“When Stacey and I met in 1997,” Craig Oshkello said as we strolled the property with his son and dog, “we both had a desire to live on a working farm. I was very connected to my ski community, and she was very connected to her Jewish community. So we said, ‘Oh, we’ll do a Jewish farming community in a ski town.’” After their honeymoon, they tried something of the kind out with a Jewish family that owned a lot of land, but the experiment didn’t last. For the past 10-plus years, they’ve been homesteading in New Hampshire at the Cold Pond Community Land Trust — which is where they were living with their two children, when they got a call from Melanie Kessler several years ago.
It was a good match.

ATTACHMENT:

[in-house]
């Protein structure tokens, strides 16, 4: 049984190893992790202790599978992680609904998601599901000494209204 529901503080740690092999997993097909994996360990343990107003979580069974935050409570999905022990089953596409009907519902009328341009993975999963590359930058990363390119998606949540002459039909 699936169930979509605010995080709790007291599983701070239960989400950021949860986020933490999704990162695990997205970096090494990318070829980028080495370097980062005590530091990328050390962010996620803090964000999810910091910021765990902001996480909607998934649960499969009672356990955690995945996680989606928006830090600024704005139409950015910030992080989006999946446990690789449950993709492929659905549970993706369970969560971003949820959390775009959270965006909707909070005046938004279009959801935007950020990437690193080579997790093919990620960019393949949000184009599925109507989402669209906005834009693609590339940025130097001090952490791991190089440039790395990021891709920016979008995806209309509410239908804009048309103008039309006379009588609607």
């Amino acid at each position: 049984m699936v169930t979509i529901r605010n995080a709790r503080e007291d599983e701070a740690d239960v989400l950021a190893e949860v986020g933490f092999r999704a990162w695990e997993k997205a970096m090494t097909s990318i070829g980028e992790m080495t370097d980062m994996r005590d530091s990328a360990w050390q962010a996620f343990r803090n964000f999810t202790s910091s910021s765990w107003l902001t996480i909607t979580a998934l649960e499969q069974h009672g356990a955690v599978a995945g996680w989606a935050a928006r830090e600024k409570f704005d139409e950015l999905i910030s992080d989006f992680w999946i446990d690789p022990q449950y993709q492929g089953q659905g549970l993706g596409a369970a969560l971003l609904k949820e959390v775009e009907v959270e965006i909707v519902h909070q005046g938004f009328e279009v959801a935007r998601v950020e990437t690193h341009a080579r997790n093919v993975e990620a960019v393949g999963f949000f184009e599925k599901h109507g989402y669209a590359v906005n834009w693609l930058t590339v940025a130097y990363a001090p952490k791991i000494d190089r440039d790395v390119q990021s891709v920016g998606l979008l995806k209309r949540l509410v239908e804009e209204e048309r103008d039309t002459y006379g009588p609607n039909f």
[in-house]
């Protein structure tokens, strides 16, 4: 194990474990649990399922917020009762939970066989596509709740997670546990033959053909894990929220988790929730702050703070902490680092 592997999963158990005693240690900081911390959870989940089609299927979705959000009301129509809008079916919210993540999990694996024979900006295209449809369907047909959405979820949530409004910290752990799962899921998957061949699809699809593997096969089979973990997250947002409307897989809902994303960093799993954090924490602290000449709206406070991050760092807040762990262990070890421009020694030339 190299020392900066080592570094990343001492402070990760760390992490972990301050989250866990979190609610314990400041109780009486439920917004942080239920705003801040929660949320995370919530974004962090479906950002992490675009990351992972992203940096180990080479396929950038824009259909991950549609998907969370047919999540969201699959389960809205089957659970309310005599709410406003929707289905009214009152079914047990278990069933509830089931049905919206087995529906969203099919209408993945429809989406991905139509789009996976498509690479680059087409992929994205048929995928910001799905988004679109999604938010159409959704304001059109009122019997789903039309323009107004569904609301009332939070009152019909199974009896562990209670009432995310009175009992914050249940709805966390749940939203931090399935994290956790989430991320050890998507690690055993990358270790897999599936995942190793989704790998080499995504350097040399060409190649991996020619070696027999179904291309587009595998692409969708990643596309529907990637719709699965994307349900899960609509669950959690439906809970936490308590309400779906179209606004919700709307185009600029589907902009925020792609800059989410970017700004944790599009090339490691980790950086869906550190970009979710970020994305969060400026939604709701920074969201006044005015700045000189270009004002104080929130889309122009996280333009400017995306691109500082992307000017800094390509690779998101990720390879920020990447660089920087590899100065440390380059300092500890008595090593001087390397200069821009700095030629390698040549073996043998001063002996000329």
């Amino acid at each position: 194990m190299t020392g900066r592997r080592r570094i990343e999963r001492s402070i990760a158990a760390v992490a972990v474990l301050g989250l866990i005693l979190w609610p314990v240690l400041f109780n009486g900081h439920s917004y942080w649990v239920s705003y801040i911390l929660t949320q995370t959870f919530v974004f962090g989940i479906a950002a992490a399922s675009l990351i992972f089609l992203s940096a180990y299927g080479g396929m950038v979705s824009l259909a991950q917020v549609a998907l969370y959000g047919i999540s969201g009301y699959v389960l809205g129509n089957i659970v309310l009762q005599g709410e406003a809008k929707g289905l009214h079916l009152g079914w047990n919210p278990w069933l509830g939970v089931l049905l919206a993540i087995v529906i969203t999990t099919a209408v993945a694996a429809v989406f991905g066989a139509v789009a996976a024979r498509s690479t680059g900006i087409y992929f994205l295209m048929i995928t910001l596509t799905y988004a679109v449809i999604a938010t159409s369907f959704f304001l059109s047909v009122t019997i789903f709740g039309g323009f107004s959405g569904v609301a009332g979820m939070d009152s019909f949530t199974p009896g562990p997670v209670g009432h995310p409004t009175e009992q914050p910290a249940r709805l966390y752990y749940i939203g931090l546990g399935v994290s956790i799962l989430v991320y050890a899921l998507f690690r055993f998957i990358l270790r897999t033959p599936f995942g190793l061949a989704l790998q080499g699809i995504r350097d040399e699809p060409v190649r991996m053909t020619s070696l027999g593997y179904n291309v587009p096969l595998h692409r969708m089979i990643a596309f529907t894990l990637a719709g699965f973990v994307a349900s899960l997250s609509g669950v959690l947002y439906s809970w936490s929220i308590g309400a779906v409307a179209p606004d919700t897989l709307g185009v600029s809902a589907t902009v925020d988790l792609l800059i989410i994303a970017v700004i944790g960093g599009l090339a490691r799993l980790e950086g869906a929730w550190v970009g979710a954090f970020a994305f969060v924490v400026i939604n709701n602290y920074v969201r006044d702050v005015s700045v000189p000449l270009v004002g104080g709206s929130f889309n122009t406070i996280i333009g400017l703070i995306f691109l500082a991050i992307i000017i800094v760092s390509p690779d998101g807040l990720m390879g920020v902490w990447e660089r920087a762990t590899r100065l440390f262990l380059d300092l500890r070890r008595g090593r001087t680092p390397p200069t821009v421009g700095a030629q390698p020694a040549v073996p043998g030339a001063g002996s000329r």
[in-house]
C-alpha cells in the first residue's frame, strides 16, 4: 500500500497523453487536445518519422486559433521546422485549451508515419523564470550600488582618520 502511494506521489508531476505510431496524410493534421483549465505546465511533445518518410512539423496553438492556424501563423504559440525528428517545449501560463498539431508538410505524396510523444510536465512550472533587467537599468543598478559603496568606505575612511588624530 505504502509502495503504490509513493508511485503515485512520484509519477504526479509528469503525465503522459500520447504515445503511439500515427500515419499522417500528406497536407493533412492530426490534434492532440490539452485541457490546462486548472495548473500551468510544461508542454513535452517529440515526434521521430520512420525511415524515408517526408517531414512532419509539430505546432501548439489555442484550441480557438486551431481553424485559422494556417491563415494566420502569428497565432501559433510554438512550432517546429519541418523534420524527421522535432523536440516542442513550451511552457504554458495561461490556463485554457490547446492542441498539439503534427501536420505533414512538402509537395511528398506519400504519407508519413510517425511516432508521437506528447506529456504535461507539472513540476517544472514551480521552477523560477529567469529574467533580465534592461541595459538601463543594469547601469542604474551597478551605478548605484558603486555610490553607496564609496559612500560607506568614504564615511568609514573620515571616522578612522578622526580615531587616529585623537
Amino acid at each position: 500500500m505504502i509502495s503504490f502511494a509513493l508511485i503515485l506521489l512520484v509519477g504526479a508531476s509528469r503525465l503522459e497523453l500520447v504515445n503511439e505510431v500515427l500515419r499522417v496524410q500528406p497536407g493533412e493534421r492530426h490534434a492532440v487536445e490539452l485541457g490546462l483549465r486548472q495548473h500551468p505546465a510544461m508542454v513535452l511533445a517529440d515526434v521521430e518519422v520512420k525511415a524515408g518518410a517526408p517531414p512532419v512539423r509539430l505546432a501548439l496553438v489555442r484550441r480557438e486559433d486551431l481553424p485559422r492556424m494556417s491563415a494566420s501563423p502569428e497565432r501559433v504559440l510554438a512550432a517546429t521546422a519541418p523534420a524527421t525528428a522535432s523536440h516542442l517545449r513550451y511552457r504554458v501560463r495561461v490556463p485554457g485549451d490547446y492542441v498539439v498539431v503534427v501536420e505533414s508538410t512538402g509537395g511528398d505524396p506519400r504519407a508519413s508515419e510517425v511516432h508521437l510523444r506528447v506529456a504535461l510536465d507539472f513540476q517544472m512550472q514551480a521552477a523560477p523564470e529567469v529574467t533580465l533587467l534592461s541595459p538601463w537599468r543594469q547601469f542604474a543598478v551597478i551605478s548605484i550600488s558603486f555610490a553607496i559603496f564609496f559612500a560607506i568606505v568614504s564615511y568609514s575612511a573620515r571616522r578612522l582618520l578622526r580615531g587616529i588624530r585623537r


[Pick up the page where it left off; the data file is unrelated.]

“Stacey and Craig have a very similar compulsion toward Judaism,” said Kessler, adding that Stacey — who works as director of Family and Youth Programming for Jewish Community of Greater Stowe — “was sick of having Shabbat dinners where she was the only Jew. And so that’s why she wanted this kind of community where she felt like people understood her background.”
Both couples are interfaith, too.
“Craig and Anthony are sometimes triggered by the kevah and the rules and the halakhah,” said Kessler, who appreciates that the two husbands raise questions about observance. “It’s always a good conversation to have. It’s like, ‘Let’s not do this unless we can find meaning in it and unless we can bring meaning to other people through this experience.’” Kessler is no fan of unthinking obedience. “No,” she said with a chuckle, “more like overthinking unobedience — that’s me.”